Today, the National Law Enforcement Commemorative Silver Dollar Coin remembers the first police force formed at New Amsterdam, now called New York, in August 1658.
James Dabney McCabe began his description of New York’s police force in his book, New York by Sunlight and Gaslight, 1881:
In the year 1658 Peter Stuyvesant was Governor of New Amsterdam, and the town had attained considerable proportions. The portly burghers, careful for the safety of their lives and property, came to the conclusion that it was dangerous to leave the town unguarded at night, and so in that year a night watch of eight men was organized, properly armed, and provided with formidable looking rattles. This was the origin of the splendid force of which New York is now so justly proud.
In his book, Peter Stuyvesant, Director-general for the West India Company in New Netherland, 1893, Bayard Tuckerman provided details of the early “rattle watch” payment and rules:
The first police and fire departments were established by the burgomasters and schepens.
In 1658 was organized the “ratel wacht,” or rattle-watch.
The first watchmen were Pieter Jansen, Hendrick van Bommel, Jan Cornelsen van Vlensburg, Jan Pietersen, Gerrit Pietersen, Jan Jansen van Lang- straat, Hendrick Ruyter, Jacques Pryn, and Tomas Verdran.
The wages were twenty-four stuyvers per night, to have ” one or two beavers besides, and two or three hundred sticks of firewood.”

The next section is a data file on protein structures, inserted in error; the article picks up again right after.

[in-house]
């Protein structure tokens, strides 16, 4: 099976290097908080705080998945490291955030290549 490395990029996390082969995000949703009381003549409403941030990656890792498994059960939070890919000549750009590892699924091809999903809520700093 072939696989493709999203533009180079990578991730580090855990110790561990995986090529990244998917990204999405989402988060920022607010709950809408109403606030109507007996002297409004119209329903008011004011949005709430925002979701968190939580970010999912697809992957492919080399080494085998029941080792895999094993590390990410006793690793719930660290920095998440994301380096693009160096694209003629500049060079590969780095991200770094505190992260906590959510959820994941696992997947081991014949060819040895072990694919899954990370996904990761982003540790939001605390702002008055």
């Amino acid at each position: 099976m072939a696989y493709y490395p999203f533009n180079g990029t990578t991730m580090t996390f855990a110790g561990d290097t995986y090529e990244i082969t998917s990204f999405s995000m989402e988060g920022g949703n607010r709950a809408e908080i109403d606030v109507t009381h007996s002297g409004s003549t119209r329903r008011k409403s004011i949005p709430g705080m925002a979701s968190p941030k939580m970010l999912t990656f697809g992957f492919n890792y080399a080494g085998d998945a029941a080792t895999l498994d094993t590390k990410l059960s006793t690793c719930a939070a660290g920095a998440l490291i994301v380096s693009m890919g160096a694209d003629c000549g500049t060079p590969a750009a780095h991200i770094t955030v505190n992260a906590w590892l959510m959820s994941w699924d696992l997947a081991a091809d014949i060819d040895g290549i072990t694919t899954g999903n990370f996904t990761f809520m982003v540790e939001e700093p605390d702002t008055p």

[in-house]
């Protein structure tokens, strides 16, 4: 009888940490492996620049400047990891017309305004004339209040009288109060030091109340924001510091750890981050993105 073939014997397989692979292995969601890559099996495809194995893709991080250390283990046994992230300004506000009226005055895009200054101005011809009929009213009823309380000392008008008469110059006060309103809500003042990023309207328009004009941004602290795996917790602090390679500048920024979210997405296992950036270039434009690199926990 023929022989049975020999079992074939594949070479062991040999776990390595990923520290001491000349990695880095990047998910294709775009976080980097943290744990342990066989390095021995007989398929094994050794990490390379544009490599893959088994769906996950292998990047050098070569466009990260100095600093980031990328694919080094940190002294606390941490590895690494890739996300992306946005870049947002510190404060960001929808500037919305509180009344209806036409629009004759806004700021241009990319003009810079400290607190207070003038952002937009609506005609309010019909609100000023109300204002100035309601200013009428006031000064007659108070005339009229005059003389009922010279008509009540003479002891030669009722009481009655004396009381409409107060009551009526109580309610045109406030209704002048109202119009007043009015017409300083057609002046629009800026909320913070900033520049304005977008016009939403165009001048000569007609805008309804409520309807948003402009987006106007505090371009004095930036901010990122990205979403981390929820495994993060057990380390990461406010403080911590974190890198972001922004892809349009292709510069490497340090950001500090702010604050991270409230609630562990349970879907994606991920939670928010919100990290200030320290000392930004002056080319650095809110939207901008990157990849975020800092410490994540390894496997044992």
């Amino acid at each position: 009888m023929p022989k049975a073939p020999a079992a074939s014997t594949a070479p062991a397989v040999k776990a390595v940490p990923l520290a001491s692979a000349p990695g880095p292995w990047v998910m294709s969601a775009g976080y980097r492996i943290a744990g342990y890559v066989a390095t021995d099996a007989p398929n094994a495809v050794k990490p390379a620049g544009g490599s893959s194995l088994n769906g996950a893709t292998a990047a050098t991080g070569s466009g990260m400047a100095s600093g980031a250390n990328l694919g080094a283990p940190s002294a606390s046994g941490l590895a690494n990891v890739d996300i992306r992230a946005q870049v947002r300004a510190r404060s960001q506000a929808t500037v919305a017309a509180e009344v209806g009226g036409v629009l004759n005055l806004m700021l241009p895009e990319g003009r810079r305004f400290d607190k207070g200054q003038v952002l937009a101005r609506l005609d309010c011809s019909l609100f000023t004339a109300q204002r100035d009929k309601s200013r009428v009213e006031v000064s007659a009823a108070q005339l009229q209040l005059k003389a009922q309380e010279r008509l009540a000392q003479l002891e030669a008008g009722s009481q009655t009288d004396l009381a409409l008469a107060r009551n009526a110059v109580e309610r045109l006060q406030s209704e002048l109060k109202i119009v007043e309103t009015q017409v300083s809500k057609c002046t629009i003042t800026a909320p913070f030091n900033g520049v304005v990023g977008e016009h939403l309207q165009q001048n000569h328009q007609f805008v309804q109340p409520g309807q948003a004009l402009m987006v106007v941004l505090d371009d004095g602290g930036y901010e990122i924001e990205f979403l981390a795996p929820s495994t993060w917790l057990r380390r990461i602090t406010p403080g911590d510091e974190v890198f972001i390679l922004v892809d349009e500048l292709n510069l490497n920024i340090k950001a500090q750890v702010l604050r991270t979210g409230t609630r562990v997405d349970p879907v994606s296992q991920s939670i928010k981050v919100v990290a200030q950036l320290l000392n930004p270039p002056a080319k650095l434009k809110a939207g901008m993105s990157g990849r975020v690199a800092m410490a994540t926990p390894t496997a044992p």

The captain of the watch, Ludowyck Pos, was authorized to collect monthly from each house the sum of fifty stuyvers to meet the expenses.
The following rules of the watch were adopted : —
“When any one comes on the watch being drunk, or in any way insolent or unreasonable in his behavior, he shall be committed to the square-room or to the battlements of the town hall, and shall besides pay six stuyvers.
“When any one shall hold watch in the battlements, he shall diligently be on the lookout ; and if he be found asleep during his hours of watch, he shall forfeit ten stuyvers.
“If anyone be heard to blaspheme the name of God, he shall forfeit ten stuyvers.
“If any one attempt to fight when on the watch, or tries to draw off from the watch for the purpose of fighting, he shall forfeit two guilders.
“When they receive their quarter money, they shall not hold any gathering for drink or any club meeting.
“They shall at all corners of the streets, between the ninth hour of the evening and the break of morning, call out the time of night and how late it is.”
Munsey’s Weekly, Volume 43 of July 1910 also explained the strict life of the early years:
The laws were strict in those days, since between sunset and sunrise no one was permitted to climb upon the city wall—at what is now Wall Street—under penalty of being whipped; and if any one attempted to enter the city or leave it, except through the ordinary city gate, he was to be punished by death.
The National Law Enforcement Commemorative Silver Dollar Coin shows against a New York policeman, circa 1886.